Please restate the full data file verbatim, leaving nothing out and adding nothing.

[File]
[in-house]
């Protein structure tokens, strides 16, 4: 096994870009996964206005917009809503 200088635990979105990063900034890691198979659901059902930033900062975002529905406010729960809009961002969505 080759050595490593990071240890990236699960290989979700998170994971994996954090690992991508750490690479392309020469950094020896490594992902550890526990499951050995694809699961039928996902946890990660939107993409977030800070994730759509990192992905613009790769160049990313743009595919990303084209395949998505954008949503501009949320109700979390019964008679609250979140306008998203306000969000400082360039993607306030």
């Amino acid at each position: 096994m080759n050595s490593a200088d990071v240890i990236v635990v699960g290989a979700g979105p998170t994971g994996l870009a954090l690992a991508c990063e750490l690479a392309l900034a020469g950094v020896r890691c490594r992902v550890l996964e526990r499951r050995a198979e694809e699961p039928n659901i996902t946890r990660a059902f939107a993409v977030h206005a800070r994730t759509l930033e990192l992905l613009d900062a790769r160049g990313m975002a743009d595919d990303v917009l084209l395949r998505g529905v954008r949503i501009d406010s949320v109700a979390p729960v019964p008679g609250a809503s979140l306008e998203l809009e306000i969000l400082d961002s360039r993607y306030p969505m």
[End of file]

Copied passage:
[in-house]
């Protein structure tokens, strides 16, 4: 096994870009996964206005917009809503 200088635990979105990063900034890691198979659901059902930033900062975002529905406010729960809009961002969505 080759050595490593990071240890990236699960290989979700998170994971994996954090690992991508750490690479392309020469950094020896490594992902550890526990499951050995694809699961039928996902946890990660939107993409977030800070994730759509990192992905613009790769160049990313743009595919990303084209395949998505954008949503501009949320109700979390019964008679609250979140306008998203306000969000400082360039993607306030």
């Amino acid at each position: 096994m080759n050595s490593a200088d990071v240890i990236v635990v699960g290989a979700g979105p998170t994971g994996l870009a954090l690992a991508c990063e750490l690479a392309l900034a020469g950094v020896r890691c490594r992902v550890l996964e526990r499951r050995a198979e694809e699961p039928n659901i996902t946890r990660a059902f939107a993409v977030h206005a800070r994730t759509l930033e990192l992905l613009d900062a790769r160049g990313m975002a743009d595919d990303v917009l084209l395949r998505g529905v954008r949503i501009d406010s949320v109700a979390p729960v019964p008679g609250a809503s979140l306008e998203l809009e306000i969000l400082d961002s360039r993607y306030p969505m």